An apocryphal Gospel of Judas says that Judas was acting under Jesus instructions, having had secret knowledge revealed to him that the other disciples did not know. 

In this version, Judas betrayed Jesus in the knowledge that His death was necessary to redeem humanity.

This idea is also rejected by most Christians.  Although Jesus had to die, the general view is that Judas was acting selfishly and carrying out God’s plan without knowing it.

That is also quite possible because the Bible makes it real clear that Jesus’ crucifixion and resurrection were predestined and necessary for us. 

The apocryphal of the Acts of Judas says that only Jesus and Judas knew of this plan, that I can’t buy because:

“Now there was leaning on Jesus’ blossom one of this disciples, whom Jesus loved” (Jn 13:23). 

That disciples is the Apostle John, but more so is this verse:

Judas, overwhelmed by the grief that accompanied the massive mistake he had made, took his own life.

He couldn’t internally reconcile the conflict that existed within him. He had just betrayed his friend, his rabbi, his Jesus… For a reward that would never last. He felt outcast, I mean it’s not like he could go and try to connect with the other disciples because they watched him betray both Jesus and them. He was in a rough place and the easiest out seemed to be to kill himself.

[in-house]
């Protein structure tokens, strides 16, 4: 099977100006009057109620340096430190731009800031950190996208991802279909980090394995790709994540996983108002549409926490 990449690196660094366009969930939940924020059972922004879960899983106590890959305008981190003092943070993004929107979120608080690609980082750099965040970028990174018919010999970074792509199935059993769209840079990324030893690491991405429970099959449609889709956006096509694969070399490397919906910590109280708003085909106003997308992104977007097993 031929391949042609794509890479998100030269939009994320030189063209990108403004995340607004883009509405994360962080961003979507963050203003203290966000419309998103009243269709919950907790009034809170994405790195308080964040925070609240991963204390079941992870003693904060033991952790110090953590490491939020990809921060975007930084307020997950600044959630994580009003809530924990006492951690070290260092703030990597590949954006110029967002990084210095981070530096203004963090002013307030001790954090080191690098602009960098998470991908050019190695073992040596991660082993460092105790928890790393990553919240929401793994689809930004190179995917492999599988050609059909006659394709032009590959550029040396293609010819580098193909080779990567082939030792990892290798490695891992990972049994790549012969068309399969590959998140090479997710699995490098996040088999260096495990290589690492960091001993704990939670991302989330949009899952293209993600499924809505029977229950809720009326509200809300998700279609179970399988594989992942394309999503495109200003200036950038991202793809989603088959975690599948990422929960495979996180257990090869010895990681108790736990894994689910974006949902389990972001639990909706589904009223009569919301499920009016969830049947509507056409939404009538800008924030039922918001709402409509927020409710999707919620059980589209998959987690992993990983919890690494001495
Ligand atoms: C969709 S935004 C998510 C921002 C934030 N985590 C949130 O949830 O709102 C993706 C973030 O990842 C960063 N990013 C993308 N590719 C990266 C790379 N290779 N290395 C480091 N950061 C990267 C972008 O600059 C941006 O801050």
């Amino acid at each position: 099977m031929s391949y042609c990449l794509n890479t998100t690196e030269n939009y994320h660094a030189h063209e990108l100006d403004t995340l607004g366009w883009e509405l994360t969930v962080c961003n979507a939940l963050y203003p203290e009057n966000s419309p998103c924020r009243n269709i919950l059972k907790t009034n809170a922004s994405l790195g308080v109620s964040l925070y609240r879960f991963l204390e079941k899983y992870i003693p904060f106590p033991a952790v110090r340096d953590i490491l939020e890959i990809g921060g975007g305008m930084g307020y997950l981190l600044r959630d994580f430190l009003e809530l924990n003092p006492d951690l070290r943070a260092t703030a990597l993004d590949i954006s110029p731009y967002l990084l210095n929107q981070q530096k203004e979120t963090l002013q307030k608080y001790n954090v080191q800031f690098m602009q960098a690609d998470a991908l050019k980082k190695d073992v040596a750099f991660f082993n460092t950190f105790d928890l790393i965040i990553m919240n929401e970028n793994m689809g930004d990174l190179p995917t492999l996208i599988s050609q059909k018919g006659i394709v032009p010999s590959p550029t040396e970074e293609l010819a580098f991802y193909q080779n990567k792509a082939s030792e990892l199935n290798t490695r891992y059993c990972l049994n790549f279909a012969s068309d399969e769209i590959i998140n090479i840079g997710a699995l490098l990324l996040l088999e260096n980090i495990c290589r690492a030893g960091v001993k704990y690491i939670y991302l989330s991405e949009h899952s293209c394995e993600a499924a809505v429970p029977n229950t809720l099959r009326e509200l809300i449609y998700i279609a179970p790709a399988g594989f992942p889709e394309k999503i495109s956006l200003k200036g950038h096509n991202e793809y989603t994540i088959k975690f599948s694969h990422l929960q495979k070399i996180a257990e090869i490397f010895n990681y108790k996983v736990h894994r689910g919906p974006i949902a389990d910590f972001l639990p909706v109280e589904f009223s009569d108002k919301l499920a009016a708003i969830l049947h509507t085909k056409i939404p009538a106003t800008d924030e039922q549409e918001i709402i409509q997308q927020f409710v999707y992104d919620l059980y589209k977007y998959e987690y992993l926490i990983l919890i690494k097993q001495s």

If you ever get so down you think about killing yourself, learn from Judas, it doesn’t solve the problem.

“Henceforth I call you not servants; for the servant knoweth not what his lord doeth: but I have called you friends; for all things that I have heard of my Father I have made known unto you” (Jn 15:15).

What Did He Do After Jesus’ Death?

Matthew’s Gospel says that Judas did not live to see Jesus’ execution.  After hearing of the death sentence, he was overcome by remorse and tried to return the silver back to the priests, ending up throwing the money on the floor because they wouldn’t take it back.

How Did He Die?

According to Matthew’s Gospel, after trying to return the bribe, Judas hanged himself.  The priests, who did not want to take the blood money back used it to buy a potter’s field for use as a graveyard for strangers.

The field became known as Hacedalma, meaning “the field of blood.” 

The book of Acts seems to disagree with this, saying that Judas himself bought the field with the money and “being hanged, burse asunder in the midst: and all his bowels gushed out.”

…the few people not mentioned here.